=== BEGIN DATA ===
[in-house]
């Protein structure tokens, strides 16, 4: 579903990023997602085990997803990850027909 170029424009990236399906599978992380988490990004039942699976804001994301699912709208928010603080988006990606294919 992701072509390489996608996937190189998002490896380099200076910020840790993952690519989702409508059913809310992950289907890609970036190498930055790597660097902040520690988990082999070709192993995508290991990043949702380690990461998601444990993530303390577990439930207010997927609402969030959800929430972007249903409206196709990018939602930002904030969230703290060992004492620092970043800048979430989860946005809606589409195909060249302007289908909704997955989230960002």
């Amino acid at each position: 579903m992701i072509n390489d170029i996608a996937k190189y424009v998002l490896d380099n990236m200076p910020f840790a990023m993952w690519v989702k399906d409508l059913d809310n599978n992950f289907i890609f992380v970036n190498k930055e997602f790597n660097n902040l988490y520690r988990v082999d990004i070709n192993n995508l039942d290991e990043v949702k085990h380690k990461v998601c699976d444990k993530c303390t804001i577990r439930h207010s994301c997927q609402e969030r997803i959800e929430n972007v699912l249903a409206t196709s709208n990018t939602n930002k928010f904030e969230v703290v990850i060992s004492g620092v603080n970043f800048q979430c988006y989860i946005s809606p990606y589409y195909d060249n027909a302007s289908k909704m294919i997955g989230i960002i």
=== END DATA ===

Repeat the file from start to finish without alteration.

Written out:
[in-house]
């Protein structure tokens, strides 16, 4: 579903990023997602085990997803990850027909 170029424009990236399906599978992380988490990004039942699976804001994301699912709208928010603080988006990606294919 992701072509390489996608996937190189998002490896380099200076910020840790993952690519989702409508059913809310992950289907890609970036190498930055790597660097902040520690988990082999070709192993995508290991990043949702380690990461998601444990993530303390577990439930207010997927609402969030959800929430972007249903409206196709990018939602930002904030969230703290060992004492620092970043800048979430989860946005809606589409195909060249302007289908909704997955989230960002």
């Amino acid at each position: 579903m992701i072509n390489d170029i996608a996937k190189y424009v998002l490896d380099n990236m200076p910020f840790a990023m993952w690519v989702k399906d409508l059913d809310n599978n992950f289907i890609f992380v970036n190498k930055e997602f790597n660097n902040l988490y520690r988990v082999d990004i070709n192993n995508l039942d290991e990043v949702k085990h380690k990461v998601c699976d444990k993530c303390t804001i577990r439930h207010s994301c997927q609402e969030r997803i959800e929430n972007v699912l249903a409206t196709s709208n990018t939602n930002k928010f904030e969230v703290v990850i060992s004492g620092v603080n970043f800048q979430c988006y989860i946005s809606p990606y589409y195909d060249n027909a302007s289908k909704m294919i997955g989230i960002i």